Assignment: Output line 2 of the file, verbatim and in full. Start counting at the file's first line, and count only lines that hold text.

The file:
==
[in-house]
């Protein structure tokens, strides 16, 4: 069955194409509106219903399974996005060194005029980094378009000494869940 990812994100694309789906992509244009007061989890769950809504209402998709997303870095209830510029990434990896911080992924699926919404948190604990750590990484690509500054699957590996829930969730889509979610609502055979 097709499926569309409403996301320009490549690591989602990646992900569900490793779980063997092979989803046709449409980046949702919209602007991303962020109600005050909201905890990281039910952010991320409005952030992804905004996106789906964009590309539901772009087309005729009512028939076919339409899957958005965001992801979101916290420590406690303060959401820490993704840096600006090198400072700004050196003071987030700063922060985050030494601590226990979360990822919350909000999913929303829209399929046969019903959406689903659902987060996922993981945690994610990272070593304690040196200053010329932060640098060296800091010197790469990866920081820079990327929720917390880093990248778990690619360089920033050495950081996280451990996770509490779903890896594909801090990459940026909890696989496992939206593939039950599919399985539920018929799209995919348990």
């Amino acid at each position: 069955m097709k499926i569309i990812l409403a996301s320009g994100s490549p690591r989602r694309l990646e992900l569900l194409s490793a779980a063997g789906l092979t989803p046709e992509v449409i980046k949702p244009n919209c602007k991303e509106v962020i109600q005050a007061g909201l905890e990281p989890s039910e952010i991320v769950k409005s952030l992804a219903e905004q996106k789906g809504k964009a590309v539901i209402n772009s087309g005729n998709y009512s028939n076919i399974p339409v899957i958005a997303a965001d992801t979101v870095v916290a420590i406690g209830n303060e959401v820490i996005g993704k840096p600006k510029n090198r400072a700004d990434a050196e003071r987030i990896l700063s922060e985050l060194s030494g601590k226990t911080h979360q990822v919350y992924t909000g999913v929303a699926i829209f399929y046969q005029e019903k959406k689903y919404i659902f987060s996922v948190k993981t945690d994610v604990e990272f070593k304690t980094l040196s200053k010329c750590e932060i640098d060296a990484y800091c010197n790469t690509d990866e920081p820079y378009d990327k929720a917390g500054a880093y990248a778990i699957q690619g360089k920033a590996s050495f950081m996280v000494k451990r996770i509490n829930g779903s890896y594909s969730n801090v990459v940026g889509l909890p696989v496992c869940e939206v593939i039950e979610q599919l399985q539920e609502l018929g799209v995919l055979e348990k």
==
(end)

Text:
């Protein structure tokens, strides 16, 4: 069955194409509106219903399974996005060194005029980094378009000494869940 990812994100694309789906992509244009007061989890769950809504209402998709997303870095209830510029990434990896911080992924699926919404948190604990750590990484690509500054699957590996829930969730889509979610609502055979 097709499926569309409403996301320009490549690591989602990646992900569900490793779980063997092979989803046709449409980046949702919209602007991303962020109600005050909201905890990281039910952010991320409005952030992804905004996106789906964009590309539901772009087309005729009512028939076919339409899957958005965001992801979101916290420590406690303060959401820490993704840096600006090198400072700004050196003071987030700063922060985050030494601590226990979360990822919350909000999913929303829209399929046969019903959406689903659902987060996922993981945690994610990272070593304690040196200053010329932060640098060296800091010197790469990866920081820079990327929720917390880093990248778990690619360089920033050495950081996280451990996770509490779903890896594909801090990459940026909890696989496992939206593939039950599919399985539920018929799209995919348990």